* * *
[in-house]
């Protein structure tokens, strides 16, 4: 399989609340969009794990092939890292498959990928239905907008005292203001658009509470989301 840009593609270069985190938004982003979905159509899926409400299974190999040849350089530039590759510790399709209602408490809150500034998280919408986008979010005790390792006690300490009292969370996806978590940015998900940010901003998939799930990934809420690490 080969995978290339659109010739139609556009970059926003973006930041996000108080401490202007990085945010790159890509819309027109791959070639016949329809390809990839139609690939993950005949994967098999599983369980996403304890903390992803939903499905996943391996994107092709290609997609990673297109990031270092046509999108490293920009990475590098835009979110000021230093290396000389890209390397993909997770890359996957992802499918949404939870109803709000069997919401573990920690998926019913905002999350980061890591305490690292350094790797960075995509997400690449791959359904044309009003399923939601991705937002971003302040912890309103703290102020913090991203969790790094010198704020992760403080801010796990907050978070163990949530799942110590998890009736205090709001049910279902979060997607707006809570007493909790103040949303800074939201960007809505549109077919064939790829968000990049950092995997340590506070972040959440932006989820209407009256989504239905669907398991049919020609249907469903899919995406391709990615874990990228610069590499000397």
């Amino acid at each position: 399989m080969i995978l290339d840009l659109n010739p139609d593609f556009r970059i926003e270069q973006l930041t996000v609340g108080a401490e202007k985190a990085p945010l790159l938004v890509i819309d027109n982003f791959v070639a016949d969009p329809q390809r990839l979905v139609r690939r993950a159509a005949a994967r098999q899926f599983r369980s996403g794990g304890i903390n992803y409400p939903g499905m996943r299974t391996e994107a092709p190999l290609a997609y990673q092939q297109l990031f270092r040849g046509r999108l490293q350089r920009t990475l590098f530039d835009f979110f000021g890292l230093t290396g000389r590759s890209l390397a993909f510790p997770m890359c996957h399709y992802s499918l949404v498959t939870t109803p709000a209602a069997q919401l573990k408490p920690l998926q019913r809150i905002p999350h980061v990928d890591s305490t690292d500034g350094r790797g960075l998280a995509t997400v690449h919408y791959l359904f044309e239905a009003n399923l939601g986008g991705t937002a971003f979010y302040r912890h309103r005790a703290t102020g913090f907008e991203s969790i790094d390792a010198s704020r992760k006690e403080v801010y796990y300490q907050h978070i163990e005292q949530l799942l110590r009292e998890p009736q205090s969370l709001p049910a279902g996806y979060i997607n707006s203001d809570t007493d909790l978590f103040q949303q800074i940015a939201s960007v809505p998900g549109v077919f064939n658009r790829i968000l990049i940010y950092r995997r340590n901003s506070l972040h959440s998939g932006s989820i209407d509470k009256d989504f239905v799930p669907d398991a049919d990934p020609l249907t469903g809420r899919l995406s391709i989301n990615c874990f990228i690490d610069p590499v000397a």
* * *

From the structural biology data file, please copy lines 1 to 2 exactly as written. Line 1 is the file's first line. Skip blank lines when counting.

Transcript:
[in-house]
């Protein structure tokens, strides 16, 4: 399989609340969009794990092939890292498959990928239905907008005292203001658009509470989301 840009593609270069985190938004982003979905159509899926409400299974190999040849350089530039590759510790399709209602408490809150500034998280919408986008979010005790390792006690300490009292969370996806978590940015998900940010901003998939799930990934809420690490 080969995978290339659109010739139609556009970059926003973006930041996000108080401490202007990085945010790159890509819309027109791959070639016949329809390809990839139609690939993950005949994967098999599983369980996403304890903390992803939903499905996943391996994107092709290609997609990673297109990031270092046509999108490293920009990475590098835009979110000021230093290396000389890209390397993909997770890359996957992802499918949404939870109803709000069997919401573990920690998926019913905002999350980061890591305490690292350094790797960075995509997400690449791959359904044309009003399923939601991705937002971003302040912890309103703290102020913090991203969790790094010198704020992760403080801010796990907050978070163990949530799942110590998890009736205090709001049910279902979060997607707006809570007493909790103040949303800074939201960007809505549109077919064939790829968000990049950092995997340590506070972040959440932006989820209407009256989504239905669907398991049919020609249907469903899919995406391709990615874990990228610069590499000397």